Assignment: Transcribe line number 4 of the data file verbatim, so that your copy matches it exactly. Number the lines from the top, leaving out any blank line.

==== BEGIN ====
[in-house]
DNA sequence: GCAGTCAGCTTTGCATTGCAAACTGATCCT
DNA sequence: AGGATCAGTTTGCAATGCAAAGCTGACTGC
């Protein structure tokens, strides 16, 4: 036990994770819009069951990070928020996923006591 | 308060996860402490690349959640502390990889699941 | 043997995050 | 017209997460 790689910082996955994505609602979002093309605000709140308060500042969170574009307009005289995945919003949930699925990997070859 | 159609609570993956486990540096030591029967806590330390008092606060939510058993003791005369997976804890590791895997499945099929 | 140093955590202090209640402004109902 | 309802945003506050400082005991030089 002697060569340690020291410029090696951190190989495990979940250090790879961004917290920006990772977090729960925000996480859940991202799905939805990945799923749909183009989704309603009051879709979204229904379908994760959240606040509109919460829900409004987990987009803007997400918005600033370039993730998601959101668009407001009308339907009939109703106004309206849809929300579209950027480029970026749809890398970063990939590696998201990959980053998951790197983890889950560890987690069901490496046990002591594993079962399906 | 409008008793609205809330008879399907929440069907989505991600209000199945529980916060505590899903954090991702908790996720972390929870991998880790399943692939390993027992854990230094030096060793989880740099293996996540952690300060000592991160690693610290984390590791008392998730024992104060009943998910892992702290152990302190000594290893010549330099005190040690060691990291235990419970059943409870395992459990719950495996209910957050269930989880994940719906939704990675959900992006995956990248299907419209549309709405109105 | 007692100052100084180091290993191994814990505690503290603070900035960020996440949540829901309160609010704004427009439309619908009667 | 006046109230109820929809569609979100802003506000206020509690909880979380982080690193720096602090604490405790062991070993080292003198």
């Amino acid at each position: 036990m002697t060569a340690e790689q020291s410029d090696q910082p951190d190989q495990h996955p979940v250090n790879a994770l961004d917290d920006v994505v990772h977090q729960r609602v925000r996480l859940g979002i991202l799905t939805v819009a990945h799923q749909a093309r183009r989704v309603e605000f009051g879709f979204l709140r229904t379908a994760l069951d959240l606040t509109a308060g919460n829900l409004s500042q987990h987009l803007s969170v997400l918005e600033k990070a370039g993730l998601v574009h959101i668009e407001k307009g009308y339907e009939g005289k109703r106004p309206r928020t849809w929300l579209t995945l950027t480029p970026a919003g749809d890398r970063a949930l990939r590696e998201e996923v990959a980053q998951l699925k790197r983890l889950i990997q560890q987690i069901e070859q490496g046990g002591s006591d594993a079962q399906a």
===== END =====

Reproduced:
């Protein structure tokens, strides 16, 4: 036990994770819009069951990070928020996923006591 | 308060996860402490690349959640502390990889699941 | 043997995050 | 017209997460 790689910082996955994505609602979002093309605000709140308060500042969170574009307009005289995945919003949930699925990997070859 | 159609609570993956486990540096030591029967806590330390008092606060939510058993003791005369997976804890590791895997499945099929 | 140093955590202090209640402004109902 | 309802945003506050400082005991030089 002697060569340690020291410029090696951190190989495990979940250090790879961004917290920006990772977090729960925000996480859940991202799905939805990945799923749909183009989704309603009051879709979204229904379908994760959240606040509109919460829900409004987990987009803007997400918005600033370039993730998601959101668009407001009308339907009939109703106004309206849809929300579209950027480029970026749809890398970063990939590696998201990959980053998951790197983890889950560890987690069901490496046990002591594993079962399906 | 409008008793609205809330008879399907929440069907989505991600209000199945529980916060505590899903954090991702908790996720972390929870991998880790399943692939390993027992854990230094030096060793989880740099293996996540952690300060000592991160690693610290984390590791008392998730024992104060009943998910892992702290152990302190000594290893010549330099005190040690060691990291235990419970059943409870395992459990719950495996209910957050269930989880994940719906939704990675959900992006995956990248299907419209549309709405109105 | 007692100052100084180091290993191994814990505690503290603070900035960020996440949540829901309160609010704004427009439309619908009667 | 006046109230109820929809569609979100802003506000206020509690909880979380982080690193720096602090604490405790062991070993080292003198």